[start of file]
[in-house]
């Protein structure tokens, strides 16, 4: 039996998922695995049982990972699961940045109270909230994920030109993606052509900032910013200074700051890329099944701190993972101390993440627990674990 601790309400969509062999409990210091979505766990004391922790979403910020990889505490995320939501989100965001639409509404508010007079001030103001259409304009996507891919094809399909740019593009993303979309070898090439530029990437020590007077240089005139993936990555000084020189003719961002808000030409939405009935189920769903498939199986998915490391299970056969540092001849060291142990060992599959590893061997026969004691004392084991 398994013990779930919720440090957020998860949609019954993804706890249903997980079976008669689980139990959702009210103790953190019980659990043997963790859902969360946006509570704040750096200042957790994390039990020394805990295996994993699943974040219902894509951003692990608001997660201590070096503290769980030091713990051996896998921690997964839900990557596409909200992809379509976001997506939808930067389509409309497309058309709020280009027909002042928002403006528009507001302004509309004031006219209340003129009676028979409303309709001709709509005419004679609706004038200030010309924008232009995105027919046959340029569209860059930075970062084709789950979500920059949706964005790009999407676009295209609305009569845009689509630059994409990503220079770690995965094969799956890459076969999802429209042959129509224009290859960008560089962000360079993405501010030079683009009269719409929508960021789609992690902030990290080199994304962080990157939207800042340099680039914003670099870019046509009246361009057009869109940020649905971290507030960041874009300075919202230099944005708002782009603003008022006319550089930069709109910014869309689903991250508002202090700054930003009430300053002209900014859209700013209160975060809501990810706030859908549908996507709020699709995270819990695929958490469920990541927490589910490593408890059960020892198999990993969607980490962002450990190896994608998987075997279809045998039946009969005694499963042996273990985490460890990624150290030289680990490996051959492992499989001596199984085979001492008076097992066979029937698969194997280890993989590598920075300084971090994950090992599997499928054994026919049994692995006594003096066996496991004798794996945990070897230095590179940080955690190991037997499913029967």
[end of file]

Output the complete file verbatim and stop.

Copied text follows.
[in-house]
């Protein structure tokens, strides 16, 4: 039996998922695995049982990972699961940045109270909230994920030109993606052509900032910013200074700051890329099944701190993972101390993440627990674990 601790309400969509062999409990210091979505766990004391922790979403910020990889505490995320939501989100965001639409509404508010007079001030103001259409304009996507891919094809399909740019593009993303979309070898090439530029990437020590007077240089005139993936990555000084020189003719961002808000030409939405009935189920769903498939199986998915490391299970056969540092001849060291142990060992599959590893061997026969004691004392084991 398994013990779930919720440090957020998860949609019954993804706890249903997980079976008669689980139990959702009210103790953190019980659990043997963790859902969360946006509570704040750096200042957790994390039990020394805990295996994993699943974040219902894509951003692990608001997660201590070096503290769980030091713990051996896998921690997964839900990557596409909200992809379509976001997506939808930067389509409309497309058309709020280009027909002042928002403006528009507001302004509309004031006219209340003129009676028979409303309709001709709509005419004679609706004038200030010309924008232009995105027919046959340029569209860059930075970062084709789950979500920059949706964005790009999407676009295209609305009569845009689509630059994409990503220079770690995965094969799956890459076969999802429209042959129509224009290859960008560089962000360079993405501010030079683009009269719409929508960021789609992690902030990290080199994304962080990157939207800042340099680039914003670099870019046509009246361009057009869109940020649905971290507030960041874009300075919202230099944005708002782009603003008022006319550089930069709109910014869309689903991250508002202090700054930003009430300053002209900014859209700013209160975060809501990810706030859908549908996507709020699709995270819990695929958490469920990541927490589910490593408890059960020892198999990993969607980490962002450990190896994608998987075997279809045998039946009969005694499963042996273990985490460890990624150290030289680990490996051959492992499989001596199984085979001492008076097992066979029937698969194997280890993989590598920075300084971090994950090992599997499928054994026919049994692995006594003096066996496991004798794996945990070897230095590179940080955690190991037997499913029967």